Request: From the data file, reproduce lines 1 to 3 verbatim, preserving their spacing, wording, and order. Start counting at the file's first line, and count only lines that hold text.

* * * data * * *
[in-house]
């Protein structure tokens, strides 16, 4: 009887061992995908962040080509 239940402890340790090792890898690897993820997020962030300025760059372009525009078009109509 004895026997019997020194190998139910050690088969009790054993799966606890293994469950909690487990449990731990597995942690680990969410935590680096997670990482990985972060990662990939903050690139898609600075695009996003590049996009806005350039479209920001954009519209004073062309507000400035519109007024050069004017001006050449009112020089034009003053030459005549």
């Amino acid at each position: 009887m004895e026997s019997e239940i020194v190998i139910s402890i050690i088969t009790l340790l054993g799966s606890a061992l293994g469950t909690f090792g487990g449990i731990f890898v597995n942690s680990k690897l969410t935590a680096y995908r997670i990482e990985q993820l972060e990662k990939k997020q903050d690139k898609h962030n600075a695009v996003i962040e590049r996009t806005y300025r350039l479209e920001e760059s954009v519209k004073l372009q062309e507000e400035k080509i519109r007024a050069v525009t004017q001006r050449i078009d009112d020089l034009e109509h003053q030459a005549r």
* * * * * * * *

[in-house]
């Protein structure tokens, strides 16, 4: 009887061992995908962040080509 239940402890340790090792890898690897993820997020962030300025760059372009525009078009109509 004895026997019997020194190998139910050690088969009790054993799966606890293994469950909690487990449990731990597995942690680990969410935590680096997670990482990985972060990662990939903050690139898609600075695009996003590049996009806005350039479209920001954009519209004073062309507000400035519109007024050069004017001006050449009112020089034009003053030459005549």
């Amino acid at each position: 009887m004895e026997s019997e239940i020194v190998i139910s402890i050690i088969t009790l340790l054993g799966s606890a061992l293994g469950t909690f090792g487990g449990i731990f890898v597995n942690s680990k690897l969410t935590a680096y995908r997670i990482e990985q993820l972060e990662k990939k997020q903050d690139k898609h962030n600075a695009v996003i962040e590049r996009t806005y300025r350039l479209e920001e760059s954009v519209k004073l372009q062309e507000e400035k080509i519109r007024a050069v525009t004017q001006r050449i078009d009112d020089l034009e109509h003053q030459a005549r």